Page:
Last week, Lorrie talked about braving trust, and a willingness to be vulnerable. She mentioned the theme from Brené Brown of taking off our armor and daring to lead.
Recently, Horizon Point has seen more and more client leaders struggling to take off their armor. We think it’s tied to the desire to be perfect, or at least to be seen as not a failure. Mary Ila’s research in grad school was actually on leader emergence versus leader effectiveness, and she found that emerging as a leader within a group is distinct and separate from being effective once you’re there. Let’s consider a female leader who makes it to the C-suite because of her natural traits (leader emergence) and is now finding herself ineffective. Or consider the student who was elected as SGA president, but once they got the job, they floundered. When people find themselves in leadership roles where they feel ineffective, it’s almost like…because they aren’t perfect, they just freeze up. But what does it even mean to be perfect?
If you’ve seen the show The Good Place, Brooklyn Nine-Nine, or The Office, you may be familiar with Michael Schur. Schur created The Good Place, a show about how to be good (in order to get to heaven) and when he was doing research he dove deep into ethics and morality. The result was a book called How to Be Perfect. It is poignant and hysterical. The short summary: Perfect is made up. Everyone decides for themselves what is good versus bad or ideal versus not ideal – think back to Mary Ila’s blog two weeks ago about values. We all adopt and refine our personal values overtime which shape what we believe about being good or being perfect, and when we feel like we’re not achieving that, we start to become an unhealthy version of ourselves.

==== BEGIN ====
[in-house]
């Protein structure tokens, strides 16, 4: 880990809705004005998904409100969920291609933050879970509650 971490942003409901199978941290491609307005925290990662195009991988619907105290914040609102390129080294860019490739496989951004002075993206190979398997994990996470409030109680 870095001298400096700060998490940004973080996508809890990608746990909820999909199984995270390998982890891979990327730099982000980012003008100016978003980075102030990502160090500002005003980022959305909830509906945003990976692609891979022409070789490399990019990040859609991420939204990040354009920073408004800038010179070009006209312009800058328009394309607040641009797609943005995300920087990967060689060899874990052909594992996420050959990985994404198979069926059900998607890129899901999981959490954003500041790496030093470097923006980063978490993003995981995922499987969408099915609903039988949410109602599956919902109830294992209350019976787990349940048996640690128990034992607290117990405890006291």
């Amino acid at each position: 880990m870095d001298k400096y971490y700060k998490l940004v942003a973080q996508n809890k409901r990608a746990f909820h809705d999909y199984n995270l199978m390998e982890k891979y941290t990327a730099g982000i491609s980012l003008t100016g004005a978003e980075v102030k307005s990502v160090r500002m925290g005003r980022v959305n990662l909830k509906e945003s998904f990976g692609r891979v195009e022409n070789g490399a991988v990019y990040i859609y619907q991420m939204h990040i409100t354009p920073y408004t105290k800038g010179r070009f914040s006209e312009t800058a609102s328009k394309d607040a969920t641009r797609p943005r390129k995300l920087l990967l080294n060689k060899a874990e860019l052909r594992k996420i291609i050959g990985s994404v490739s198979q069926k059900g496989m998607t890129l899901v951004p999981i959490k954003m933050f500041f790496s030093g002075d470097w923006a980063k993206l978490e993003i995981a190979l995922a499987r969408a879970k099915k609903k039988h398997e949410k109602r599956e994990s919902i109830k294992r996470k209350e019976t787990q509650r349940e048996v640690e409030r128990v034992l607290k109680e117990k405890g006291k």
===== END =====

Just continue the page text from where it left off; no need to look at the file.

It’s as if in order to fit in, to climb the ladder, to “have a seat at the table“, we learn these behaviors of protecting ourselves, always on the defensive, expecting to be attacked around every corner. A few months ago, I had the pleasure of speaking to the Women in Business students at Mississippi State University, and I focused on this topic. We had a great discussion about the balance of vulnerability and self protection. Specifically, we walked through Brené Brown’s model of Armored versus Daring leadership.
Armored leadership looks like…being a knower and being right.
Daring leadership looks like…being a learner and getting it right.
Source: Urban Wild Studios
We are helping clients recognize when they are demonstrating Armored leadership, and we are helping them develop the skill (because it is truly a skill that takes practice) of taking off their armor, and stepping into Daring leadership.
I’ve also been the emergent leader who then found herself ineffective, but I’ve had incredible mentors who have helped me practice taking off the armor and living in my values. As Mike Schur says, “If we really work at finding the means of our virtues – learning their ins and outs, their vicissitudes and pitfalls, their pros and cons – we become flexible, inquisitive, adaptable, and better people.” In layman’s terms, know your values and practice them.
What armor are you wearing that you could take off? What if you start with one piece? It doesn’t have to be all or nothing. If you need help getting started, we have a couple of worksheets that are modified from Brené Brown’s Dare to Lead. In the end, we just need to make a choice to live in our values, rumble with vulnerability, and step into Daring Leadership.